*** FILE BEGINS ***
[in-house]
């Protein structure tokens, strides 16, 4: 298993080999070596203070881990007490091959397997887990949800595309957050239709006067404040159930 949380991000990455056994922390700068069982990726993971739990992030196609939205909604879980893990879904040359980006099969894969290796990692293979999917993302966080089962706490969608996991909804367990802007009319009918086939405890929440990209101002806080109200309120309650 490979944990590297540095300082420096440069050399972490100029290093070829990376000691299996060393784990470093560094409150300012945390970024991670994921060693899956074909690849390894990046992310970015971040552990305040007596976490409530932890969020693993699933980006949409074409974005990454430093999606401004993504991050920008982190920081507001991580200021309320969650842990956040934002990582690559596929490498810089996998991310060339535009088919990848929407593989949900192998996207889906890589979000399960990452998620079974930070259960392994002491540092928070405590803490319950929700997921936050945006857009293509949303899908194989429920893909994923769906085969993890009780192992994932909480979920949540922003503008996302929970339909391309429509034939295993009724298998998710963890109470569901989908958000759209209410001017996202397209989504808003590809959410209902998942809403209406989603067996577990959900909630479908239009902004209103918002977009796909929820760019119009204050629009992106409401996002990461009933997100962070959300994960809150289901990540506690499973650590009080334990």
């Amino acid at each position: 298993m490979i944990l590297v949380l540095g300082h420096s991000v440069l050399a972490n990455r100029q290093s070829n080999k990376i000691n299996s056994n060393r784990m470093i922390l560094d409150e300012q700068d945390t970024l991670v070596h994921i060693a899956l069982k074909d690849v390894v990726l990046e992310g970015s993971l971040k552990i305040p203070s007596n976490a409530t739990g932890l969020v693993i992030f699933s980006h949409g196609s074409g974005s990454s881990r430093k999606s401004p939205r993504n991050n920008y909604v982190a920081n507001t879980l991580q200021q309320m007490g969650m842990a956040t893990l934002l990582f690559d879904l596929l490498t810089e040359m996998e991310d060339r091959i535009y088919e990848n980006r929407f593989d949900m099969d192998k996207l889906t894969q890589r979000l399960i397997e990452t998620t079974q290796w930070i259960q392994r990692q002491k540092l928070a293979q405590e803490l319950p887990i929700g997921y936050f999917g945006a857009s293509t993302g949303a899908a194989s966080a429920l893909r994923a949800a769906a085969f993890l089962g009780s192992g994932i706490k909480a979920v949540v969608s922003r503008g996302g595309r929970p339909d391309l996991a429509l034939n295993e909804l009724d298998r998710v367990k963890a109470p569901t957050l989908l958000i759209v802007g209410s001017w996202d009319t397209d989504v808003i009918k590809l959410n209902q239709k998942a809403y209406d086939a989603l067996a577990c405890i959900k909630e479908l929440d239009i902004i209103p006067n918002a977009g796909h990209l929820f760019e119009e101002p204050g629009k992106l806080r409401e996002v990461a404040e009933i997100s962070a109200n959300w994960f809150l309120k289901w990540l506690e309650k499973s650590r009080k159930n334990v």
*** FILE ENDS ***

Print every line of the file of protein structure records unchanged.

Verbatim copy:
[in-house]
């Protein structure tokens, strides 16, 4: 298993080999070596203070881990007490091959397997887990949800595309957050239709006067404040159930 949380991000990455056994922390700068069982990726993971739990992030196609939205909604879980893990879904040359980006099969894969290796990692293979999917993302966080089962706490969608996991909804367990802007009319009918086939405890929440990209101002806080109200309120309650 490979944990590297540095300082420096440069050399972490100029290093070829990376000691299996060393784990470093560094409150300012945390970024991670994921060693899956074909690849390894990046992310970015971040552990305040007596976490409530932890969020693993699933980006949409074409974005990454430093999606401004993504991050920008982190920081507001991580200021309320969650842990956040934002990582690559596929490498810089996998991310060339535009088919990848929407593989949900192998996207889906890589979000399960990452998620079974930070259960392994002491540092928070405590803490319950929700997921936050945006857009293509949303899908194989429920893909994923769906085969993890009780192992994932909480979920949540922003503008996302929970339909391309429509034939295993009724298998998710963890109470569901989908958000759209209410001017996202397209989504808003590809959410209902998942809403209406989603067996577990959900909630479908239009902004209103918002977009796909929820760019119009204050629009992106409401996002990461009933997100962070959300994960809150289901990540506690499973650590009080334990």
């Amino acid at each position: 298993m490979i944990l590297v949380l540095g300082h420096s991000v440069l050399a972490n990455r100029q290093s070829n080999k990376i000691n299996s056994n060393r784990m470093i922390l560094d409150e300012q700068d945390t970024l991670v070596h994921i060693a899956l069982k074909d690849v390894v990726l990046e992310g970015s993971l971040k552990i305040p203070s007596n976490a409530t739990g932890l969020v693993i992030f699933s980006h949409g196609s074409g974005s990454s881990r430093k999606s401004p939205r993504n991050n920008y909604v982190a920081n507001t879980l991580q200021q309320m007490g969650m842990a956040t893990l934002l990582f690559d879904l596929l490498t810089e040359m996998e991310d060339r091959i535009y088919e990848n980006r929407f593989d949900m099969d192998k996207l889906t894969q890589r979000l399960i397997e990452t998620t079974q290796w930070i259960q392994r990692q002491k540092l928070a293979q405590e803490l319950p887990i929700g997921y936050f999917g945006a857009s293509t993302g949303a899908a194989s966080a429920l893909r994923a949800a769906a085969f993890l089962g009780s192992g994932i706490k909480a979920v949540v969608s922003r503008g996302g595309r929970p339909d391309l996991a429509l034939n295993e909804l009724d298998r998710v367990k963890a109470p569901t957050l989908l958000i759209v802007g209410s001017w996202d009319t397209d989504v808003i009918k590809l959410n209902q239709k998942a809403y209406d086939a989603l067996a577990c405890i959900k909630e479908l929440d239009i902004i209103p006067n918002a977009g796909h990209l929820f760019e119009e101002p204050g629009k992106l806080r409401e996002v990461a404040e009933i997100s962070a109200n959300w994960f809150l309120k289901w990540l506690e309650k499973s650590r009080k159930n334990v």